Monday, April 27, 2009

a little education

most of the time information allows you to make wiser decisions. i decided to inform anyone that reads this blog about the details of wetsuit construction. those who are not interested in the info, please skip this section. those who are interested, we will start with the neoprene itself. neoprene is rubber comprised of petrochemicals and all kinds of different chemicals. yamamoto is a limestone based rubber that does not have these petrochemicals. yamamoto is just the material in between two pieces of fabric.

smooth skin(on left)
mesh skin (on right)

with the two materials above, there is only fabric on one side of the neoprene. these two types of neoprene are commonly used for wind protection or for aesthetic reasons. escential uses mesh skin on the chest of our suits. the mesh skin is simply rubber pressed with mesh to enclose all the cells of the rubber. if you dont enlcose the cells, the rubber unfinised is very brittle and crumbly. there has to be some kind of binding agent on one side of the neoprene. the smooth skin is pressed with a flat based and finished with a coat to give it a shinny appearance. both have the same stretch if the fabric on the back are the same stretch fabric.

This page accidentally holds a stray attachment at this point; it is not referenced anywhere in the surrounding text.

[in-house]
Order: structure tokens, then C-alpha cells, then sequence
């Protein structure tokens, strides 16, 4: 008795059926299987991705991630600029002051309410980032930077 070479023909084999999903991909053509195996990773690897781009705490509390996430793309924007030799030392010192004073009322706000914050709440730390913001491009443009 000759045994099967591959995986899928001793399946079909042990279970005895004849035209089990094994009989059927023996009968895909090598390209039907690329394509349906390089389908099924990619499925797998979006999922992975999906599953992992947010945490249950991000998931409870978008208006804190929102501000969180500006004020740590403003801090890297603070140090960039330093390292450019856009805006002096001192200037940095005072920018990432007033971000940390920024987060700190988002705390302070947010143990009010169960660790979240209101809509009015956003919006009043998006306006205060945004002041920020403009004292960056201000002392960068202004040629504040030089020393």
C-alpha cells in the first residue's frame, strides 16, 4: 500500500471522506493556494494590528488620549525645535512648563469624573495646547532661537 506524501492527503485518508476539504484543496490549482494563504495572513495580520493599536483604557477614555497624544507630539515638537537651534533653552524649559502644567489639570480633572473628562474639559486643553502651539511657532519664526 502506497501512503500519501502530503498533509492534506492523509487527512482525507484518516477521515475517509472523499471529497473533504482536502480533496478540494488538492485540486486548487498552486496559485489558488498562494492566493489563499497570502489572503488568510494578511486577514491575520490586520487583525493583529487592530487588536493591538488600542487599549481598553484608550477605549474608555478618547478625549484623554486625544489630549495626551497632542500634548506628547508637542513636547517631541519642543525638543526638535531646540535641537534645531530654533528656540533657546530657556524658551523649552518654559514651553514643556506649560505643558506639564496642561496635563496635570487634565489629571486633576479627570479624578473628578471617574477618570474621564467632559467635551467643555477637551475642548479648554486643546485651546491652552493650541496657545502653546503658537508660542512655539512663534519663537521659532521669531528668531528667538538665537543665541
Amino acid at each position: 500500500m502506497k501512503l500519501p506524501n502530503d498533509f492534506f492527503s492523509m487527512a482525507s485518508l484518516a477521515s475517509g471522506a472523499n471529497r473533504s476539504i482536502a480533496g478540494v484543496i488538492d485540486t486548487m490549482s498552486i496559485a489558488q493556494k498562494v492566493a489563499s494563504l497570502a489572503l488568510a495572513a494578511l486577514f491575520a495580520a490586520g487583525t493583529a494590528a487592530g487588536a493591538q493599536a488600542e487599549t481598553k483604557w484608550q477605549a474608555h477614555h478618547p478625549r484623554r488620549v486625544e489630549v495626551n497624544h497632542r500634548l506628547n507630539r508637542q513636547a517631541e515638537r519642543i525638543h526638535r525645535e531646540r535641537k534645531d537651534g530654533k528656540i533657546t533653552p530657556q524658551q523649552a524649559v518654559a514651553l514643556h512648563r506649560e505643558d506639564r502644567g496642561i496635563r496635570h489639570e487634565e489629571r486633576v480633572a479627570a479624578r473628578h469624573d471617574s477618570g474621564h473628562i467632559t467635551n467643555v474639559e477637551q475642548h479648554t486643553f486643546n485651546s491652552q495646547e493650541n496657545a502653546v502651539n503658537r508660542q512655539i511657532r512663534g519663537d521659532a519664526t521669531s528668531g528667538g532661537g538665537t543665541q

neoprene is classified stretch or non-stretch from the fabric used on the rubber. it is common sense, if you use not stretch material, it won't stretch. this issue has nothing to do with yamamoto or regular chinese rubber. The neoprene is only as stretchy as the fabric you bind to the rubber. escential uses the strethest nylon on the market. stretch is an essential part of a surfing wetsuit, but don't be fooled companies using the word "stretch" or "super stretch." it is most likely that the same stretch material is being used with all companies, they just give it any name they feel would sell the product. xstretch, ostretch, xstend, it is very easy to come up with ways to call something stretch.
the stitch is pretty interesting, if you're not asleep yet. with our suits and most of the industry's, there are two stitches, flat lock and blind stitch. the best way to describe it is with a little image.

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